The train derailment in the Ohio town of East Palestine illustrates the significant neglect to which rural areas in the United States are subject. The response to this life-threatening disaster was inadequate and lacked urgency for the 4,700 residents who were put in danger. Government officials and agencies claim that East Palestine is safe, but residents of the community fear for their health, with many reporting symptoms associated with chemical inhalation, like shortness of breath, dizziness and headaches. East Palestine citizens are feeling disregarded by officials and are disappointed at their lack of urgency. As one East Palestine resident told NPR, “That’s not real reassuring that they’re just going to say, ‘Oh, everything’s good,’ because we aren’t going to know the true ramifications of what the impact on the environment is for a while.” Federal politicians and agencies are treating the matter from a distance and offering little support to those facing this disaster. It seems the only real sense of urgency toward this issue comes from the officials who want to get the derailment out of the news as quickly as possible.
Although the nature of these events differs, comparing the response to Hurricane Sandy in New York City to the response in East Palestine illustrates a clear imbalance in concern for rural areas compared to urban ones. The decisions made in the aftermath of Hurricane Sandy established a precedent for dealing with similar circumstances quickly and effectively. This kind of response has been nonexistent in Ohio — the concerns of residents are being ignored, and nobody is taking responsibility. But neglect of rural areas goes beyond one in a million situations like this. Huge disparities have existed between public health care in rural and urban areas for the past 20 years, resulting in higher mortality rates in rural areas compared to urban ones. Unemployment and poverty rates are also higher in rural areas, and job growth has plateaued in rural areas while skyrocketing in metropolitan areas.
The neglect of rural areas stems in large part from a stigma that pervades the United States. Rural areas are considered obsolete, and their function in our nation’s economy is often overlooked. However, rural areas provide essential services in agriculture, mining and forestry that could not exist in urban areas. Urban areas get credit for diversity and industry that isn’t given to rural areas, but rural areas are more economically and demographically diverse than many people tend to realize. Rural populations are often considered to be exclusively white, which proportionately is close to true, but since 97 percent of the United States’ land mass is rural, thinking of rural areas as homogeneous discounts the existence and experiences of marginalized groups throughout the country who live in these rural areas.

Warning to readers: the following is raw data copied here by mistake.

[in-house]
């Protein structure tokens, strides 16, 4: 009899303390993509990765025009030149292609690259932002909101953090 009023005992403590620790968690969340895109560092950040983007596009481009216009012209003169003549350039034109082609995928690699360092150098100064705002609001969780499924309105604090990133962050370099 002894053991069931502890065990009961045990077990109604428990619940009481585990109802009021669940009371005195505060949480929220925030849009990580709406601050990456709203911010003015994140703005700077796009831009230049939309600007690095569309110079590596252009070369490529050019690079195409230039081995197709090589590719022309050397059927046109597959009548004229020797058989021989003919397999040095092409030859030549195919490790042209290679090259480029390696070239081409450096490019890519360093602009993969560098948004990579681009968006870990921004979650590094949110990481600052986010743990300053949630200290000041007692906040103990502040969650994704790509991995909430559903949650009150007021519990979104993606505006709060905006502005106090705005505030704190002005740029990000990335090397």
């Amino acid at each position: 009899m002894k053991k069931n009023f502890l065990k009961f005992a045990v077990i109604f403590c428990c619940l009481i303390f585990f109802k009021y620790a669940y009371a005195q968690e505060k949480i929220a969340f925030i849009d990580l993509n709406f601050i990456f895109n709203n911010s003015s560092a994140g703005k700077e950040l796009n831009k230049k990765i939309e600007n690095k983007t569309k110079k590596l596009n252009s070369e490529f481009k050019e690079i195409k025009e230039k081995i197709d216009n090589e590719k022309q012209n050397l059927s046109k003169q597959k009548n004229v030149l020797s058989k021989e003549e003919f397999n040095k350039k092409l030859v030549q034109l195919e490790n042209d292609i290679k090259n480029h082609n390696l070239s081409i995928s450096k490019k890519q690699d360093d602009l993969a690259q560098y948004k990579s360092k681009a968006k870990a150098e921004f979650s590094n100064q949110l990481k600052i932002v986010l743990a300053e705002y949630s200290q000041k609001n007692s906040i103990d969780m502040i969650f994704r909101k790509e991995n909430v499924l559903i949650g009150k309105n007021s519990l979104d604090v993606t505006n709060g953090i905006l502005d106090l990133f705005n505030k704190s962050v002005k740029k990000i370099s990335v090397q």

Rural people are often stereotyped as backward and traditional, and are therefore not given as much respect as they deserve in the United States. Because of this, policymakers often neglect the importance of rural society and the nuance that exists in rural counties. Current policies aimed at increasing job growth and reducing poverty in rural areas fail to address the primary sources of inequality between rural and urban areas, such as access to quality education, health care and affordable housing. Subsidies to rural areas frequently go to the wrong places, favoring urbanization and corporate growth over education and fair labor standards for existing industries. The policies enacted also neglect the diverse and individual needs of rural areas, treating every county the same despite differences in economic and demographic makeup.
Rural areas don’t need to be urbanized — they just need access to resources that can help their existing economies flourish and last. Investing in equitable education, sustainable agricultural and industrial development and high-quality public services will allow rural areas to succeed. With this, an increase in social protection and equal access to natural resources will ensure growing, diverse populations in rural areas can thrive. The stigma surrounding rural areas is harmful and has caused ineffective policies to be implemented. This has fostered a growth in the divide between urban and rural areas in the United States, and rural areas have been neglected as a result. Rural America has always been the backbone of the United States, and leaving it to perish will have negative ramifications for us all.
Antonia Kladias is a freshman majoring in biochemistry.